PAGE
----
America brought forth the music class, jazz, yet Paris was the first to hail it as a craftsmanship. War-weary and hungry for diversion, the citizens in the 1920s and 1930s embraced this new musical form. Performers such as outcast creators, cutting edge experts, flappers, and socialites focalized on the clubs and men 's clubs where jazz ruled. As jazz advanced, it got to be connected with current developments in expressions of the human experience and acclaimed as the sound of the twentieth century. Paris respected the United States infantry groups that played all through Europe amid World War I.
My Paternal Grandfather would sit me down as a kid in his sitting room with his reel to reel tapes and make me listen to classics from the Duke, and Benny Goodman, we weren’t allowed to talk while the music was playing. But were asked to discuss it once it was finished. My Maternal Grandfather would play a different game called, Name that song,” where he would jump on his organ and play standards that we needed to be able to guess, not always successfully. Sitting here writing this paper listening to the music of Billy Strayhorn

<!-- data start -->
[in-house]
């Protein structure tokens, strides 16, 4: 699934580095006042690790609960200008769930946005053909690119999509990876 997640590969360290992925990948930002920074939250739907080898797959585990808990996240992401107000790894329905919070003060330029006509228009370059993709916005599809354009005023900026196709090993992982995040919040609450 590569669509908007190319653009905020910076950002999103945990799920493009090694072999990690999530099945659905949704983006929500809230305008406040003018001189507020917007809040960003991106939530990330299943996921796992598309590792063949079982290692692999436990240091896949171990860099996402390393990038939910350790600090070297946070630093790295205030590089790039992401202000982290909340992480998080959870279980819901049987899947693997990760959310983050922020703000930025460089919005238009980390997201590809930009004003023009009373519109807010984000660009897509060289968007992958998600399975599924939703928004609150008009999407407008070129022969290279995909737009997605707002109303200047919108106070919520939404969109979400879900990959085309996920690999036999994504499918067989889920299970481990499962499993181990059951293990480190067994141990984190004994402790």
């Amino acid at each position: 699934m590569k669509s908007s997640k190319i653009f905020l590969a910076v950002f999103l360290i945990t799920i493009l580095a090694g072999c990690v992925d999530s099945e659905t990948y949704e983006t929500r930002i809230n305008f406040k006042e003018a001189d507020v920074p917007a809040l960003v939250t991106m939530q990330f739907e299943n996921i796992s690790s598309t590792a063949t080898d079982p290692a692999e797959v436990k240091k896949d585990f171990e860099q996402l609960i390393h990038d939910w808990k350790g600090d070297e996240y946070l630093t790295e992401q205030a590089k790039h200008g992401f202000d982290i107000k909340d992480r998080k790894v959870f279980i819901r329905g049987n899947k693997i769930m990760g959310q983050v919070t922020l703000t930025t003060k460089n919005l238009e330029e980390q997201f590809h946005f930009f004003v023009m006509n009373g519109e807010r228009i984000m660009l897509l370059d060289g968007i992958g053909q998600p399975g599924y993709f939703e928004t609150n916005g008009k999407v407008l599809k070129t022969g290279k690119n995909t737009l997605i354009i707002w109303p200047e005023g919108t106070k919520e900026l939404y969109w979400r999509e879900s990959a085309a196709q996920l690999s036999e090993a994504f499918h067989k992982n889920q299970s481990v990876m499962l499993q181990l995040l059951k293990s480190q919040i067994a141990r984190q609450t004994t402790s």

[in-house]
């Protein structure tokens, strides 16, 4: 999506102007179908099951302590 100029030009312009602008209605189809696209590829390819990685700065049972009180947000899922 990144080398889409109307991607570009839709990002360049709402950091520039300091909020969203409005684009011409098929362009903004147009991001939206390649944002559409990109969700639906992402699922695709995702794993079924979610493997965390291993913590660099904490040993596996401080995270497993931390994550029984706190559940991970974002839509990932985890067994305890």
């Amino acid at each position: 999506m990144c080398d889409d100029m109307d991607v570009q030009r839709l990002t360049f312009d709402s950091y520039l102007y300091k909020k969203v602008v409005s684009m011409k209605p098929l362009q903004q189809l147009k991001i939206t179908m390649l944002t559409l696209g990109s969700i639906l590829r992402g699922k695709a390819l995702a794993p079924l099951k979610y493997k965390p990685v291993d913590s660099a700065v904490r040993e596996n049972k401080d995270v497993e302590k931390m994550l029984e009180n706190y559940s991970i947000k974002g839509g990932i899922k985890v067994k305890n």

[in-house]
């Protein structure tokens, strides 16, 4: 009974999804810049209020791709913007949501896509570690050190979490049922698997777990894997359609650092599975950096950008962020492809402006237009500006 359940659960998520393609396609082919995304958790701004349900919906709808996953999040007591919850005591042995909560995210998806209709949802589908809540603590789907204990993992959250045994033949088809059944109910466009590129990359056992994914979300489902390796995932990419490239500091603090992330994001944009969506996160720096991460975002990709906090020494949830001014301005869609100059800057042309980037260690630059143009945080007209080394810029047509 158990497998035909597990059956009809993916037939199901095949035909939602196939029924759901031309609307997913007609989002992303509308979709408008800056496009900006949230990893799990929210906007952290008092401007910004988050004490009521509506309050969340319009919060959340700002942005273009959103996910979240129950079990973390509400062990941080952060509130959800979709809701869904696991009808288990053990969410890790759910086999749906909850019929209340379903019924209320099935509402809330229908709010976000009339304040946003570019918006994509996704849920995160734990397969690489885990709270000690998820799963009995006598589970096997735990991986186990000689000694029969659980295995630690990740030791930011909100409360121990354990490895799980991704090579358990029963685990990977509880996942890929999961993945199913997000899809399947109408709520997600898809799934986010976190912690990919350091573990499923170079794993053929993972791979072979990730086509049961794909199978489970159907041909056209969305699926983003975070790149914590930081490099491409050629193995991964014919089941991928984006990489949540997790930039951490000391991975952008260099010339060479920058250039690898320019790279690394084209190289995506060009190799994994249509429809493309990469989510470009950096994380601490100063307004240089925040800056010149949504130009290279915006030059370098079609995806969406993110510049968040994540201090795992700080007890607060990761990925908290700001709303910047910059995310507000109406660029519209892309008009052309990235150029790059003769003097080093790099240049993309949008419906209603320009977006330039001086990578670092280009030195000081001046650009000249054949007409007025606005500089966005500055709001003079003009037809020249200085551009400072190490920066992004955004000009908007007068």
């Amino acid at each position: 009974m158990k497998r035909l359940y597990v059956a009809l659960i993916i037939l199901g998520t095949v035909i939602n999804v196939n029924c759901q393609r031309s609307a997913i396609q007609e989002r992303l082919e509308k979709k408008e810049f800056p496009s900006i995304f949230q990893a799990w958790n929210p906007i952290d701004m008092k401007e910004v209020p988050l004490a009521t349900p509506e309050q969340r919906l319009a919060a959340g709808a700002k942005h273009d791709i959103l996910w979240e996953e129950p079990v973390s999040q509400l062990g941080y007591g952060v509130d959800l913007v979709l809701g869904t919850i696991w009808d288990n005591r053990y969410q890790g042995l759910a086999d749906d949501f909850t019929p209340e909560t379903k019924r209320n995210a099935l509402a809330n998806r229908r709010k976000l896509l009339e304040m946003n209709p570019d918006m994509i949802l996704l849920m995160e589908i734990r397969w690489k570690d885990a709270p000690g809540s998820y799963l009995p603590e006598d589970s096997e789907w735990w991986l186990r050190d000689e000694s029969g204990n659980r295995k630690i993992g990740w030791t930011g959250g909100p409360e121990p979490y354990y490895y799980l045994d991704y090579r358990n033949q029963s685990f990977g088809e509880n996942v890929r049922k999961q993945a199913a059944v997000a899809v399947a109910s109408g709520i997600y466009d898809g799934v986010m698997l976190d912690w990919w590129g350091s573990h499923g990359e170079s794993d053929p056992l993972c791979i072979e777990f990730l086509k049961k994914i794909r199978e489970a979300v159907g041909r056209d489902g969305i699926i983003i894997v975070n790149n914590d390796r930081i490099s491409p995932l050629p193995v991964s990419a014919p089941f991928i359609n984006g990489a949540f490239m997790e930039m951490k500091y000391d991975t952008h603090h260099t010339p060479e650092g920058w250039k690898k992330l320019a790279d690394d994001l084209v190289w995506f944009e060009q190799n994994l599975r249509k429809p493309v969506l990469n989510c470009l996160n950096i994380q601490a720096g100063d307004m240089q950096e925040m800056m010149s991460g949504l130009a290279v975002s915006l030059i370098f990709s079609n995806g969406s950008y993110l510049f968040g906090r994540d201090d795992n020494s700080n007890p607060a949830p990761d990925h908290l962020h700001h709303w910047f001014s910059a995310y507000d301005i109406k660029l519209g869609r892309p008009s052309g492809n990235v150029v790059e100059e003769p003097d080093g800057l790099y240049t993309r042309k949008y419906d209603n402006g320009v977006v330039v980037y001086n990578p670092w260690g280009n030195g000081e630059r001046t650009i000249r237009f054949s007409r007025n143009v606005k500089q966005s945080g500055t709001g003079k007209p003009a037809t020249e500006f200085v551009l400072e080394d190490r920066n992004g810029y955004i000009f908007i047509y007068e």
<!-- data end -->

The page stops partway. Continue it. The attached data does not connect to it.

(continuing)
Often referred to as "The First Lady of Song," Ella Fitzgerald was one of the most popular female jazz singers in the United States. Throughout her career, Ella was awarded thirteen Grammys and sold over 40 million albums. With a voice that not only encompassed a large range, but a dynamic and powerful sound, Ella could sing almost anything from scatting to the popular tunes of her day. She performed in the top venues all around the world to packed houses, with audiences as diverse as the music she created. Ella came from a small town and impoverished family, but through her talent and determination, skyrocketed to fame creating a legacy that has withstood the sands of time.
Charles Christopher Parker Jr. was born on August 29, 1920, in Kansas City, Kansas. He moved with his parent to Missouri in 1927. As a teenager Charles discovered his musical talent through public school. He began playing the saxophone when he was thirteen, quitting school when he was fifteen to become a full time musician with the alto saxophone. During the years 1935-1939, Charles played in many nightclubs with other local jazz and blue bands touring Chicago and New York (Charlie Parker Biography).